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Employer of Record (EOR) in ThThailand






Country Capital



Baht (฿) (THB)

G-P’s Employer of Record (EOR) model allows your company to start hiring talent in minutes via our global entity infrastructure. Unlike a Professional Employer Organization (PEO), G-P allows your company to expand your global footprint without the hassle of entity setup and management.

Our global employment products, including G-P Meridian Prime™ and G-P Meridian Core™, are backed by the largest team of HR and legal experts in the industry. We handle the growing complexities of compliant global expansion — so you can focus on opportunities ahead.

As a global EOR expert, we manage payroll, employment contract best practices, statutory and market norm benefits, employee expenses, as well as severance and termination. You’ll have peace of mind knowing you have a team of dedicated employment experts assisting with every hire. G-P allows you to harness the talent of the brightest people in 180+ countries around the world, quickly and easily.

Hiring in Thailand

When hiring, negotiating, and doing business in Thailand, it’s helpful to have a good understanding of the country’s business culture, which places a strong emphasis on respect. When negotiating the terms of an employment contract with employees in Thailand, keep the following in mind.

Employment contracts in Thailand

In Thailand, employment contracts can be oral or written, but it’s best practice to put a strong, written contract in place, which clearly states the terms of the employee’s compensation, benefits, and termination requirements. An offer letter and employment contract in Thailand should always state the salary and any compensation amounts in Thailand baht (THB) rather than another currency.

Working hours in Thailand

In Thailand, employees and employers can agree on a working schedule as long as it does not exceed 48 hours a week. Overtime cannot exceed 36 hours a week. On weekdays, the overtime is 1.5 times the worker’s base salary. On weekends, it is 3 times the base salary. In cases where employees, particularly those in leadership and executive positions, are not eligible for standard overtime, they are entitled to double their salary as overtime payment.

Employees have the right to a minimum of 1 rest day per week, and the interval between rest days must not exceed 6 days.

Holidays in Thailand

By law, employers must provide at least 13 paid public holidays per year. The number of holidays can vary each year, so companies usually follow the national holidays announced publicly by the Bank of Thailand, which may include:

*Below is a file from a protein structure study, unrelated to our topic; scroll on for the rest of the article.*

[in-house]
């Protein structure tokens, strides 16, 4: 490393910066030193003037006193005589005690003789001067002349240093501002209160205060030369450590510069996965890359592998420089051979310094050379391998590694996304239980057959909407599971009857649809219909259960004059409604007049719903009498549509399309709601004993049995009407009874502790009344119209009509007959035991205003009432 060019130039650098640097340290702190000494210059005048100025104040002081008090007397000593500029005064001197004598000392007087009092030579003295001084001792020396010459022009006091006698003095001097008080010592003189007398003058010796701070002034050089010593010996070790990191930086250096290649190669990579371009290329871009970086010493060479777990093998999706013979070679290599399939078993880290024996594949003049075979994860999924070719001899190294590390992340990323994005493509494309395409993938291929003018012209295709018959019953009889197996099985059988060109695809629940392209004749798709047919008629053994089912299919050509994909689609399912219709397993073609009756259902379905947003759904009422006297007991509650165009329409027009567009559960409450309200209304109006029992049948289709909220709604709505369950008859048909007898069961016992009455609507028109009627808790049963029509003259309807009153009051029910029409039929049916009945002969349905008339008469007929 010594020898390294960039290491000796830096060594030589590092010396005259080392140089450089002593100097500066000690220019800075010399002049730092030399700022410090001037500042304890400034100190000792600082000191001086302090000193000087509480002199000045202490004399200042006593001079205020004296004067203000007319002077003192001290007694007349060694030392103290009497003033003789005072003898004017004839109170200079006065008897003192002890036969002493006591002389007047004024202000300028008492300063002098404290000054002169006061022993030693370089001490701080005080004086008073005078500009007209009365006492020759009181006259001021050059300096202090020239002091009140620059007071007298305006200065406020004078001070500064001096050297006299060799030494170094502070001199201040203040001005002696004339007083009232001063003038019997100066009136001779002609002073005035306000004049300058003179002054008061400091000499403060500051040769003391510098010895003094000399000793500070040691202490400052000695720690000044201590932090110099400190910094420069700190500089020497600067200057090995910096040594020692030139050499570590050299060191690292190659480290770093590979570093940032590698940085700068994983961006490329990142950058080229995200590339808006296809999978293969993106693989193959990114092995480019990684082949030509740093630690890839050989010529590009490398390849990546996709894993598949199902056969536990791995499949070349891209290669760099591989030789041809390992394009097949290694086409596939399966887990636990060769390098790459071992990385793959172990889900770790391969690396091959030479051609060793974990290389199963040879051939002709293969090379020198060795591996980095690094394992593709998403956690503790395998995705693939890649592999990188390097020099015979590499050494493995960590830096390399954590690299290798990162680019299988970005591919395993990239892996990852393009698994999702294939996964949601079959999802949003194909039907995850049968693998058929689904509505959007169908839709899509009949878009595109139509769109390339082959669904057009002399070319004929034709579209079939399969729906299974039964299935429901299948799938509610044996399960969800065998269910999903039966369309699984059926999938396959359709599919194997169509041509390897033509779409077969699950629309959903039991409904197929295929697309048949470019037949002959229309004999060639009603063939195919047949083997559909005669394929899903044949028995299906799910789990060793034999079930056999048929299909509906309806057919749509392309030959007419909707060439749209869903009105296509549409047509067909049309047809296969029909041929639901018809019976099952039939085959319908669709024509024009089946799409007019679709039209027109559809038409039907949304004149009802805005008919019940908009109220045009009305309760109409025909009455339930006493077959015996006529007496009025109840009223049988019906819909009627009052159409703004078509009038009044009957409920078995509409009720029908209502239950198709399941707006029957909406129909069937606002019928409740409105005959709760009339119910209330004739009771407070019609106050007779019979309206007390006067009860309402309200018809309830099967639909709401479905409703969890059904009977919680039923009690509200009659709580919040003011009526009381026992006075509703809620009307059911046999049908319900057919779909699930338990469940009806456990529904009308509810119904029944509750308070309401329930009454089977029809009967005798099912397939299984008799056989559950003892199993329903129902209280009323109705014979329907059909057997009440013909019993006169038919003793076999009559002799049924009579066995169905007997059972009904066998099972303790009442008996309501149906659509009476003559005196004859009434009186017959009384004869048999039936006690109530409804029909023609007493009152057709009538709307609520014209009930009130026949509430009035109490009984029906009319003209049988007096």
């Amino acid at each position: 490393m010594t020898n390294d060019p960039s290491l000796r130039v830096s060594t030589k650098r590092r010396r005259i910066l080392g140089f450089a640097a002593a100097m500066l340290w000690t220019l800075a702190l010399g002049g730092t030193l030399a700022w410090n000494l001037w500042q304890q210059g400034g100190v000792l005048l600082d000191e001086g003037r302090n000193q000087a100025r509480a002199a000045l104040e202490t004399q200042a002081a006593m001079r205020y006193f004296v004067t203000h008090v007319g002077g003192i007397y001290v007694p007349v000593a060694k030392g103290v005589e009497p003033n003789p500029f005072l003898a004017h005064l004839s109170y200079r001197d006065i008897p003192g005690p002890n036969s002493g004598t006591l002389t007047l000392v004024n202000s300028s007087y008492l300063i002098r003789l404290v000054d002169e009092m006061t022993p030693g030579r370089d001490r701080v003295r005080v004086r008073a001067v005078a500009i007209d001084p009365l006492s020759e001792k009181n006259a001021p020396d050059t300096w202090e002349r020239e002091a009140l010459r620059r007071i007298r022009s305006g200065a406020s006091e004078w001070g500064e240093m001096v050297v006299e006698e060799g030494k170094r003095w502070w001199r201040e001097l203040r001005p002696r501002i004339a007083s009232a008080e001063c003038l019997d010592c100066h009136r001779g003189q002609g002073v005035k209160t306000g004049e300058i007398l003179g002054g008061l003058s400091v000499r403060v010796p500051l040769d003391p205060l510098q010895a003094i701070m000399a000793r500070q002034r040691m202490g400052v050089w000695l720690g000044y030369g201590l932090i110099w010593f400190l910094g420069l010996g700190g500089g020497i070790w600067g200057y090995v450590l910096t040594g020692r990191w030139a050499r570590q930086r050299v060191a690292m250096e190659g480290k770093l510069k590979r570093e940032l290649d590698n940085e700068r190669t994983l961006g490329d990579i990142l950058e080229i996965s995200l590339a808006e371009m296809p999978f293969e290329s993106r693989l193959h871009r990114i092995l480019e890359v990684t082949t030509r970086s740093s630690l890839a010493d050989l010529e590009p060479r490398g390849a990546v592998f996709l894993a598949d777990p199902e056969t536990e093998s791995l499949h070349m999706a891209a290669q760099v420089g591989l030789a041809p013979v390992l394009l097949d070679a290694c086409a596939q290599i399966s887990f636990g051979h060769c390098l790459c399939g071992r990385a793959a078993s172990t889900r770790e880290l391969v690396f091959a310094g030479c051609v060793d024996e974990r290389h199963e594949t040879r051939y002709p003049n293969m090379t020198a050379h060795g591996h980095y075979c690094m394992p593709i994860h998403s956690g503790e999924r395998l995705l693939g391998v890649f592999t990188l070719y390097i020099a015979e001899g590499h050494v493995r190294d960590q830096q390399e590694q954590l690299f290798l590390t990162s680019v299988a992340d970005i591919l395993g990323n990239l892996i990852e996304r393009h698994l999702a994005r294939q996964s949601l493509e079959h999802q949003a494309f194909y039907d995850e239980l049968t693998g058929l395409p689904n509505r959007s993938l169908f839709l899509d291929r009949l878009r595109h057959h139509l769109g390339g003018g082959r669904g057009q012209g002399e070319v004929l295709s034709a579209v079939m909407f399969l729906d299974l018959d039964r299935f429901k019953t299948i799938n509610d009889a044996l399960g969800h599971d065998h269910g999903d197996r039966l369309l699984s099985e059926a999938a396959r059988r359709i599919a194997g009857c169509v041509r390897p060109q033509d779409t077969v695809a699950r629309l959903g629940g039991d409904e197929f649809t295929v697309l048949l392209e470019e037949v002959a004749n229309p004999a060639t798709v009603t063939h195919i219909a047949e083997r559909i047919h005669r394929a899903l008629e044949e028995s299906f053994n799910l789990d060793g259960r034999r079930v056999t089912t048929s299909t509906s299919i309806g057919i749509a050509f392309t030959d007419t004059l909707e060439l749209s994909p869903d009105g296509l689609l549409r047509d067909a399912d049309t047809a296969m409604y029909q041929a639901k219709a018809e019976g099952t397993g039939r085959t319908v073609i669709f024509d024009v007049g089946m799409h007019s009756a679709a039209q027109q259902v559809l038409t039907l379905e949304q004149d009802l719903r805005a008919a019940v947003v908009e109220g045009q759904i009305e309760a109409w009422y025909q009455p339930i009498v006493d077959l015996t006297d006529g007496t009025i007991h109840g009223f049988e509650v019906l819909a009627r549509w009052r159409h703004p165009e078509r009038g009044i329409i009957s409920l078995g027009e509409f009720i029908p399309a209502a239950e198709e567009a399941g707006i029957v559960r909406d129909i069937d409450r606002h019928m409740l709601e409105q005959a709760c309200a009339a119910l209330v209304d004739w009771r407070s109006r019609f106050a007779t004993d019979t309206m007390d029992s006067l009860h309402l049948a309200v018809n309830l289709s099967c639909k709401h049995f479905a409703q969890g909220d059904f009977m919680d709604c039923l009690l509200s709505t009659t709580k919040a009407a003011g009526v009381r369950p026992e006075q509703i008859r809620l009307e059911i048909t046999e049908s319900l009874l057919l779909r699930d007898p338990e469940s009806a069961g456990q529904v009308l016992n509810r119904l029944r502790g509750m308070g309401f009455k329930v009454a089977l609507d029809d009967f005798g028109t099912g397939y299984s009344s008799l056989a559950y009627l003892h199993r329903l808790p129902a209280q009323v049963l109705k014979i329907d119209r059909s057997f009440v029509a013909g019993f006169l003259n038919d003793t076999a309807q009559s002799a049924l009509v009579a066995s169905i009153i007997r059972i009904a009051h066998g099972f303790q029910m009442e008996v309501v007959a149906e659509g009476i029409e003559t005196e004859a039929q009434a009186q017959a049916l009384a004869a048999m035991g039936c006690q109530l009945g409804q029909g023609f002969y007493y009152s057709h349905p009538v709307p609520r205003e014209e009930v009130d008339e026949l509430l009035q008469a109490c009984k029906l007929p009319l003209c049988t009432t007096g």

• New Year’s Day
  • National Labor Day
  • Makha Bucha Day
  • Chakri Day
  • Songkran, which lasts for three days
  • Labor Day
  • Coronation Day
  • Visakha Bucha Day
  • Asarnha Bucha Day
  • H.M. Queen’s Birthday
  • H.M. King’s Birthday
  • H.M Queen Mother’s Birthday
  • Chulalongkorn Day
  • King Bhumibol’s Birthday
  • Constitution Day
  • New Year’s Eve

If the holiday falls on a rest day, the following workday will be granted as a public holiday.

Vacation days in Thailand

Employees are entitled to a statutory minimum of 6 vacation days per year after the first year of service. However, in practice, many employers provide 10-15 days of paid vacation per year. After completing a year of service, employees’ vacation entitlement is determined by the terms agreed upon with their employer. An employee’s leave entitlement can be carried over.

Thailand sick leave

Under Thailand’s labor law, employees are entitled to annual paid sick leave of up to 30 paid working days per year. If an employee is out for 3 or more consecutive days, the employer has the right to request a medical certificate. If the employee was injured or became ill at work, the days out cannot be deemed sick leave.

Maternity and paternity leave in Thailand

In addition to sick days, pregnant employees are entitled to up to 98 days of maternity leave. Employers pay for 45 days, and the social security fund pays for another 45 days. 8 days are unpaid, although the employer can choose to pay for these days.

There are no statutory requirements for leave for non-birthing parents.

Other leave entitlements in Thailand

Employees in Thailand are entitled to national service leave, training/exam leave, and sterilization leave for family planning. Employees are entitled to national service leave for military practice, to check military status, and to join the military. The wages for military leave are the same as normal work, and the leave cannot exceed 60 days per year. Training/exam leave is for when employees take a training course related to their career or take an examination held by the government. Sterilization leave is available for employees who go through a sterilization procedure. It is a paid leave, and the leave period is stated in the employee’s medical certificate.

Any other form of leave is at the discretion of the employer. Below is a list of additional forms of leave in Thailand:

  • Monkhood leave: This leave type is only eligible for Buddhists and should not be over 120 days.